AstraZeneca’s COVID-19 vaccine does NOT contain a Bluetooth chip
Posts sharing a video of a man allegedly showing Bluetooth capabilities after receiving the AstraZeneca COVID-19 vaccine are false. The vaccine does not contain a Bluetooth chip.
Examples can be seen here.
The video shows an unidentified man talking to the person recording the video. The man speaks about his experience of receiving the vaccine and says: “The only problem is that everywhere I go, everything is trying to connect to me man, like Bluetooth connect to me.”
“I get in the car, my car is trying to connect to me. I go home, my computer tries to connect. Like, my phone is trying to connect.”
The man then shows a notification on his phone which shows a Bluetooth pairing request with a device called “AstraZeneca_ChAdOx1-S”. In a second clip added to the video, it shows a television showing the same request as the man walks towards it.
There is no evidence to show that the AstraZeneca COVID-19 vaccine contains a Bluetooth chip or allows the receiver to gain Bluetooth capabilities.
Most devices with Bluetooth capabilities have a name that can be edited into any word. For example, any mobile phone’s name could be edited to show “AstraZeneca_ChAdOx1-S” and request to pair with another device, prompting the notification seen in the video on the mobile phone and television.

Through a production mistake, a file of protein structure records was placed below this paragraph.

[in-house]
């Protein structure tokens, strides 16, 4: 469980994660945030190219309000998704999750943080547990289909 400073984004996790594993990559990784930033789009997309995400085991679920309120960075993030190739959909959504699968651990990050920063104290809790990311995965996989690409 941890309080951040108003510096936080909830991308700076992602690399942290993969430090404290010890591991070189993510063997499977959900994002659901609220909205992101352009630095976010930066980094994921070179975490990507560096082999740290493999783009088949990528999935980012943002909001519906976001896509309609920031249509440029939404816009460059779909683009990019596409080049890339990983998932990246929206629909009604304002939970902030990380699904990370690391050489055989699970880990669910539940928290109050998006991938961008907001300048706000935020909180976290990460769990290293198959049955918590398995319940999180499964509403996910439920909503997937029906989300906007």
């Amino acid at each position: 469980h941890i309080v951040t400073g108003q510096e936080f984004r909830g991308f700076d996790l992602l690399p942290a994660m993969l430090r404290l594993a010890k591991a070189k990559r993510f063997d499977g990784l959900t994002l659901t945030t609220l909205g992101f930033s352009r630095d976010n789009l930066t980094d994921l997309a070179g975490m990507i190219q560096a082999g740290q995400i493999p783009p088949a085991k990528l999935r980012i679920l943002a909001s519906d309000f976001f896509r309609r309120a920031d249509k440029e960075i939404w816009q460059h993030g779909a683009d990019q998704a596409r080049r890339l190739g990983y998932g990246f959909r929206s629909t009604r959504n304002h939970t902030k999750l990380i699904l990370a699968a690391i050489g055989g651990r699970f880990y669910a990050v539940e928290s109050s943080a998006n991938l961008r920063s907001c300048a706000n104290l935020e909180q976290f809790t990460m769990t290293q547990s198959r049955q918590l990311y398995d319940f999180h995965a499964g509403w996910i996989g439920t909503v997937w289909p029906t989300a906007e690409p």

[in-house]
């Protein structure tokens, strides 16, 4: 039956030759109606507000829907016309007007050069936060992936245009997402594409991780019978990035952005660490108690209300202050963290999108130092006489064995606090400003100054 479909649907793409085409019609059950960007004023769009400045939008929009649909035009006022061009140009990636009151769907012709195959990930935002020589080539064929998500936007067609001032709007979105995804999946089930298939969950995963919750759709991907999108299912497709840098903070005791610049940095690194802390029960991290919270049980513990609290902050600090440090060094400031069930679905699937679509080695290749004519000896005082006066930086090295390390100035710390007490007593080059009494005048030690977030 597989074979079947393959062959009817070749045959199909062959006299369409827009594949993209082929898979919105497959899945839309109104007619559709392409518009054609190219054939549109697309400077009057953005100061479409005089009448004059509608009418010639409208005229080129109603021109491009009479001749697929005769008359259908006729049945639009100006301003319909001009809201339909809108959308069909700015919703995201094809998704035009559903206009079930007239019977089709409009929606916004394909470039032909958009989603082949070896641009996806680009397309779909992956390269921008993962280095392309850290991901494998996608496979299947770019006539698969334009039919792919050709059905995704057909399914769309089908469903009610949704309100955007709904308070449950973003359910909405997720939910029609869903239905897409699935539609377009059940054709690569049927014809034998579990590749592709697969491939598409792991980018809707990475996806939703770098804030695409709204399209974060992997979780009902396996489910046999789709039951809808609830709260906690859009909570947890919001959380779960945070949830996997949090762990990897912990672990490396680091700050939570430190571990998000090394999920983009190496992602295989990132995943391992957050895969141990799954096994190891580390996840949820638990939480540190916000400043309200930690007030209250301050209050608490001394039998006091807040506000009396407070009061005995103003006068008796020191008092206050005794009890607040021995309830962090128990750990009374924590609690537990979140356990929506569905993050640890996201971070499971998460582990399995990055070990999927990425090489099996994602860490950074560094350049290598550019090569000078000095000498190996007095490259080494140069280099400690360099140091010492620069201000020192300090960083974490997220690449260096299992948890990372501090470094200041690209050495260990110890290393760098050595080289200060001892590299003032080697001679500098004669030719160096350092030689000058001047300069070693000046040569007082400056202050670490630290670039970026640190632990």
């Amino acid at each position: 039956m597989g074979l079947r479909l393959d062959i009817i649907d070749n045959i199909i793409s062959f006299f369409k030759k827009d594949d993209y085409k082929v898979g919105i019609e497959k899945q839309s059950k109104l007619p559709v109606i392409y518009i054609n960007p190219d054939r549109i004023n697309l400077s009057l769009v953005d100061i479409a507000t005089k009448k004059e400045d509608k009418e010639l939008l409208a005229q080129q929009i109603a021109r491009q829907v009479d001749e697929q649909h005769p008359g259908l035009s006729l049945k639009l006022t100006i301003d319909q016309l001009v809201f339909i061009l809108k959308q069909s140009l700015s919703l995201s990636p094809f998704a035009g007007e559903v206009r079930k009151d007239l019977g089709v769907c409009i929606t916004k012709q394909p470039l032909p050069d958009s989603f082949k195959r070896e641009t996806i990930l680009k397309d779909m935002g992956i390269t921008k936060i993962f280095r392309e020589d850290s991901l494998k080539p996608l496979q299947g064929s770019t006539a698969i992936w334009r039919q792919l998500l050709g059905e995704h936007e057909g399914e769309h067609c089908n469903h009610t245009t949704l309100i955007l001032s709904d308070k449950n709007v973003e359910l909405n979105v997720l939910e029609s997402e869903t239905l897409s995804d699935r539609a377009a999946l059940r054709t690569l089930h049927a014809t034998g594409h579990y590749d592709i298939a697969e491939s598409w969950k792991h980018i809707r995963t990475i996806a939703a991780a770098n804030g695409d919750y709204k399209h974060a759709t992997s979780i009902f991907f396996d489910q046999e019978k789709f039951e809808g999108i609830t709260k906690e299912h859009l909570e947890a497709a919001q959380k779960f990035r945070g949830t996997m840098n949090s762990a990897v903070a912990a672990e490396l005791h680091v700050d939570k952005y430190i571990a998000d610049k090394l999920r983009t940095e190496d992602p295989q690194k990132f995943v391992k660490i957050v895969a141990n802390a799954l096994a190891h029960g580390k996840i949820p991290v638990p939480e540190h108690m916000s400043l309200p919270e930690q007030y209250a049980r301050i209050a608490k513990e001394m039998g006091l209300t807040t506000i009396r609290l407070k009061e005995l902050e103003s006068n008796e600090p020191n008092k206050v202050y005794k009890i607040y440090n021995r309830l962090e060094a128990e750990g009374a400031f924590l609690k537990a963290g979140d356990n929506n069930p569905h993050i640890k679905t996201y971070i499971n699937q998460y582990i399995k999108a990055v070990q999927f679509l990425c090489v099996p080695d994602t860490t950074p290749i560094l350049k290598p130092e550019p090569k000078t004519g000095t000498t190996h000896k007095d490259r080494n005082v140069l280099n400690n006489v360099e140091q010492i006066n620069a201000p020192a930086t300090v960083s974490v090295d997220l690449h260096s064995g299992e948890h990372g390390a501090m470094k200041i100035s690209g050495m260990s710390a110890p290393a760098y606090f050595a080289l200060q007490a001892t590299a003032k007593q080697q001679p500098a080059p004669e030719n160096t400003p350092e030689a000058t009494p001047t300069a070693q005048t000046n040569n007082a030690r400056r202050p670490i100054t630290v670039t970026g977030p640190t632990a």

Reuters reached out to the user @al_janabi on TikTok, who appears to be the source of the clip, who did not immediately respond to a message seeking comment.
A number of countries have authorized the AstraZeneca COVID-19 vaccine for use, as explained here .
A full list of ingredients for the vaccine can be seen here , which includes the recombinant, L-histidine, L-histidine hydrochloride monohydrate, magnesium chloride hexahydrate, polysorbate 80, ethanol, sucrose, sodium chloride, disodium edetate dihydrate, water for injections. There is no Bluetooth chip in the vaccine.
Bluetooth is a wireless technology that uses short-range radio waves to share data across devices in a small area, as explained here by Business Insider and Samsung here . An antenna-quipped chip with Bluetooth abilities (here) is unlikely to slip through AstraZeneca’s ingredient list unnoticed.
AstraZeneca did not immediately respond to a Reuters request for comment.